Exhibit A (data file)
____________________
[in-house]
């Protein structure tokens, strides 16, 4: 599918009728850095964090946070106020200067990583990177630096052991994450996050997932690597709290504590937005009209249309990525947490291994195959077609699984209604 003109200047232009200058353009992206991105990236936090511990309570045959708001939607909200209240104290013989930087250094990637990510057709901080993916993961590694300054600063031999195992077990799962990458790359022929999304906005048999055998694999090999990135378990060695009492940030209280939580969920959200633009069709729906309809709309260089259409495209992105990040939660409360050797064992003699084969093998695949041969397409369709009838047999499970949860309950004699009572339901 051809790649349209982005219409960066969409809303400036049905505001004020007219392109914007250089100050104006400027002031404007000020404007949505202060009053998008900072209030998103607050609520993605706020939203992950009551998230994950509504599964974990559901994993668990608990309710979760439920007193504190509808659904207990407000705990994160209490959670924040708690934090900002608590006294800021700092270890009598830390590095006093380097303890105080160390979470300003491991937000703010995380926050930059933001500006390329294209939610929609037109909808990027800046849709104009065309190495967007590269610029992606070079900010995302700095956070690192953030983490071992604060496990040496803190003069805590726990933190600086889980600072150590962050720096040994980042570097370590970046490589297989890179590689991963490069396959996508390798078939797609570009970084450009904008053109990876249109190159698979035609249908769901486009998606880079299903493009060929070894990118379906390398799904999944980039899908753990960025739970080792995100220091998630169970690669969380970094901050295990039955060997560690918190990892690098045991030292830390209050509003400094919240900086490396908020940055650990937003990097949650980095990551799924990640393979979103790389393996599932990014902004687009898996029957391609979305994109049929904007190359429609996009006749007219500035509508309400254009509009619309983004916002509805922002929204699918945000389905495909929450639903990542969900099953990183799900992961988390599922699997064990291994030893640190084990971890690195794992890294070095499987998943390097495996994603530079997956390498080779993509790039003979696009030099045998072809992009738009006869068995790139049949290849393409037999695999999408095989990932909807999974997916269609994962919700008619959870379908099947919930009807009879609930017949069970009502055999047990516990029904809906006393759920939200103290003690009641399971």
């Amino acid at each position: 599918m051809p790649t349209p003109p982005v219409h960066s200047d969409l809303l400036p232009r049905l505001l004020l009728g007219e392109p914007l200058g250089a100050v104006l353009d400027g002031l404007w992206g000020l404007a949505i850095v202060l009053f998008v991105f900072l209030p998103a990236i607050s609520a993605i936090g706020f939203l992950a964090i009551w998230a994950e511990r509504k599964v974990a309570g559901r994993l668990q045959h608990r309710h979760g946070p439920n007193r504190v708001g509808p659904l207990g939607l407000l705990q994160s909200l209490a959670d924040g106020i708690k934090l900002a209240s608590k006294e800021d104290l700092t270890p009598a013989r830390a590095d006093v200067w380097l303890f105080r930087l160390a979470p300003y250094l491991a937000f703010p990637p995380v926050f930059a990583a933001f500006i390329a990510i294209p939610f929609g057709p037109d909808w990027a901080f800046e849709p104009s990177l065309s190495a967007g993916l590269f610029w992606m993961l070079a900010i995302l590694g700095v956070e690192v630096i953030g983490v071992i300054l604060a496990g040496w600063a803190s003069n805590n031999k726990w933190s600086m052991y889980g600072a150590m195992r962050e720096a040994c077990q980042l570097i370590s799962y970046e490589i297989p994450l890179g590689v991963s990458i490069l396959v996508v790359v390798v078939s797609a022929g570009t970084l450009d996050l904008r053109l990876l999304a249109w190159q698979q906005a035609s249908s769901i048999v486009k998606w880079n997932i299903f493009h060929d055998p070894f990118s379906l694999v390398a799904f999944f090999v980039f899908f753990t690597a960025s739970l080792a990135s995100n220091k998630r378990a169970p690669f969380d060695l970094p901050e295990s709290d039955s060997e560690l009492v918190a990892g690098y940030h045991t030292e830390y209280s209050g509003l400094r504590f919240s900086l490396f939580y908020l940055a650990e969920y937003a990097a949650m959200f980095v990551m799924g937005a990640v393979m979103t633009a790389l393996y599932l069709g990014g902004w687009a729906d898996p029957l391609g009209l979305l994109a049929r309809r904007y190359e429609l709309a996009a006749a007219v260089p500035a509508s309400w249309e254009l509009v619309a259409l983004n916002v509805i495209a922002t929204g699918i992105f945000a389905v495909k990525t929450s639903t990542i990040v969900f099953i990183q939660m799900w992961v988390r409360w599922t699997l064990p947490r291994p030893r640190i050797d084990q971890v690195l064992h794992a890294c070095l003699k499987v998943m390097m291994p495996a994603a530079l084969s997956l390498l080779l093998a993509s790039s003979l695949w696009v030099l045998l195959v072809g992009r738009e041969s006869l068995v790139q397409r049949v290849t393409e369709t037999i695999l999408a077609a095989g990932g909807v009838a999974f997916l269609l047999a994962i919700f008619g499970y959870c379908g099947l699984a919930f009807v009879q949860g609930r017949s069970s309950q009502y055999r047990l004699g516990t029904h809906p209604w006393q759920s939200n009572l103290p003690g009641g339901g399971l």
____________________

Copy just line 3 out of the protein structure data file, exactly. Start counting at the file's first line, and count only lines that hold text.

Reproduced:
């Amino acid at each position: 599918m051809p790649t349209p003109p982005v219409h960066s200047d969409l809303l400036p232009r049905l505001l004020l009728g007219e392109p914007l200058g250089a100050v104006l353009d400027g002031l404007w992206g000020l404007a949505i850095v202060l009053f998008v991105f900072l209030p998103a990236i607050s609520a993605i936090g706020f939203l992950a964090i009551w998230a994950e511990r509504k599964v974990a309570g559901r994993l668990q045959h608990r309710h979760g946070p439920n007193r504190v708001g509808p659904l207990g939607l407000l705990q994160s909200l209490a959670d924040g106020i708690k934090l900002a209240s608590k006294e800021d104290l700092t270890p009598a013989r830390a590095d006093v200067w380097l303890f105080r930087l160390a979470p300003y250094l491991a937000f703010p990637p995380v926050f930059a990583a933001f500006i390329a990510i294209p939610f929609g057709p037109d909808w990027a901080f800046e849709p104009s990177l065309s190495a967007g993916l590269f610029w992606m993961l070079a900010i995302l590694g700095v956070e690192v630096i953030g983490v071992i300054l604060a496990g040496w600063a803190s003069n805590n031999k726990w933190s600086m052991y889980g600072a150590m195992r962050e720096a040994c077990q980042l570097i370590s799962y970046e490589i297989p994450l890179g590689v991963s990458i490069l396959v996508v790359v390798v078939s797609a022929g570009t970084l450009d996050l904008r053109l990876l999304a249109w190159q698979q906005a035609s249908s769901i048999v486009k998606w880079n997932i299903f493009h060929d055998p070894f990118s379906l694999v390398a799904f999944f090999v980039f899908f753990t690597a960025s739970l080792a990135s995100n220091k998630r378990a169970p690669f969380d060695l970094p901050e295990s709290d039955s060997e560690l009492v918190a990892g690098y940030h045991t030292e830390y209280s209050g509003l400094r504590f919240s900086l490396f939580y908020l940055a650990e969920y937003a990097a949650m959200f980095v990551m799924g937005a990640v393979m979103t633009a790389l393996y599932l069709g990014g902004w687009a729906d898996p029957l391609g009209l979305l994109a049929r309809r904007y190359e429609l709309a996009a006749a007219v260089p500035a509508s309400w249309e254009l509009v619309a259409l983004n916002v509805i495209a922002t929204g699918i992105f945000a389905v495909k990525t929450s639903t990542i990040v969900f099953i990183q939660m799900w992961v988390r409360w599922t699997l064990p947490r291994p030893r640190i050797d084990q971890v690195l064992h794992a890294c070095l003699k499987v998943m390097m291994p495996a994603a530079l084969s997956l390498l080779l093998a993509s790039s003979l695949w696009v030099l045998l195959v072809g992009r738009e041969s006869l068995v790139q397409r049949v290849t393409e369709t037999i695999l999408a077609a095989g990932g909807v009838a999974f997916l269609l047999a994962i919700f008619g499970y959870c379908g099947l699984a919930f009807v009879q949860g609930r017949s069970s309950q009502y055999r047990l004699g516990t029904h809906p209604w006393q759920s939200n009572l103290p003690g009641g339901g399971l």